It’s normal to experience grief after a loss, such as the death of a friend or family member. In most cases, these emotions gradually improve over time. But if you’re still living with the symptoms of grief months or years later, you may have what’s known as “complicated grief,” “prolonged grief,” “chronic grief,” or “persistent complex bereavement disorder.”
Many people with complicated grief report feeling “stuck” in life. They often find it difficult to get back into their normal routine, and they may have a hard time finding enjoyment in the activities they once loved. Although there’s no definitive length of time that must have passed for grief to be considered complicated, many professionals contemplate a diagnosis after six months.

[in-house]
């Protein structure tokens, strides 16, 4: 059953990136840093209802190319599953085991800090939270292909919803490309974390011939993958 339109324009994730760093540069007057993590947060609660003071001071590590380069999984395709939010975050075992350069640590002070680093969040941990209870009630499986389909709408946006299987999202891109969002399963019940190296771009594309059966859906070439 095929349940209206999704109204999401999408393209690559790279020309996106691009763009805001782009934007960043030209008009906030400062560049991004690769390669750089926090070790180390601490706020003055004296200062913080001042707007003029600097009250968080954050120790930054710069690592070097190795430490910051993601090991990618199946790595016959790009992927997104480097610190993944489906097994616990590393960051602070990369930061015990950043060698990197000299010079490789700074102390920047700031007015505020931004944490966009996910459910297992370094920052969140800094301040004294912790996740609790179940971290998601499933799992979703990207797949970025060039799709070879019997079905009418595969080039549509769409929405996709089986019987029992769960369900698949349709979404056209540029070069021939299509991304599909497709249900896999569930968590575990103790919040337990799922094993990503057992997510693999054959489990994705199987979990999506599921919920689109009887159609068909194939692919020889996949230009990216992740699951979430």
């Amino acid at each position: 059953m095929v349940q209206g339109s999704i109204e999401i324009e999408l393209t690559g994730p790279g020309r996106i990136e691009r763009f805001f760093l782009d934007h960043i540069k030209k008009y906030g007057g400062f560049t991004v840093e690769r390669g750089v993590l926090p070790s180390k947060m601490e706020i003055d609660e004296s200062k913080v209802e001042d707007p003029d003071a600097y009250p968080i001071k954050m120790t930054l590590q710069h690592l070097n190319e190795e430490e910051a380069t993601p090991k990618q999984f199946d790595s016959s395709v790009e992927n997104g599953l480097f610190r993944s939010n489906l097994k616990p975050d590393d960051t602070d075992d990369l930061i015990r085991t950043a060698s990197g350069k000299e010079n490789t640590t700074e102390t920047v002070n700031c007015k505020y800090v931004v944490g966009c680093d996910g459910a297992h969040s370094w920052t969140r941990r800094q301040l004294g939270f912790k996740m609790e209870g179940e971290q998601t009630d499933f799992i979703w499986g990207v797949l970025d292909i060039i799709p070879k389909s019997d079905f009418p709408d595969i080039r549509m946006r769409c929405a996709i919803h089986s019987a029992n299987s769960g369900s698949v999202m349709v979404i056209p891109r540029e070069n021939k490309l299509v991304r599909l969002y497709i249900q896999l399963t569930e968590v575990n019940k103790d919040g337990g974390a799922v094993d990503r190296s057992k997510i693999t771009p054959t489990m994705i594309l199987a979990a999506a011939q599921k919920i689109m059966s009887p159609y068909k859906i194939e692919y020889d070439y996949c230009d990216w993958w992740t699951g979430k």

Who Experiences Complicated Grief?
Complicated grief can affect anyone. With that said, certain circumstances can make this type of grief more likely to occur. For example, you may have a higher chance of experiencing complicated grief if:
- You had a close relationship with the individual who passed away (or conversely, if you had a difficult relationship with that person).
- Your loved one passed unexpectedly or in an especially traumatic way.
- You lost a relationship, that you may have needed to step away from for your own safety- but others celebrate your freedom despite your heartbreak.
- You don’t have a strong support system, or others minimize the loss or value of the relationship.
- You’re experiencing stress in other areas of your life.
- You’ve previously experienced depression, post-traumatic stress disorder (PTSD), or separation anxiety.
- You experienced trauma during childhood (e.g., abuse or neglect).
Schedule a Therapy Appointment
If you’re experiencing complicated grief—or any other type of grief—I can help you navigate through this experience. Contact me today, and I will answer your questions and arrange a time for you to attend an initial therapy appointment.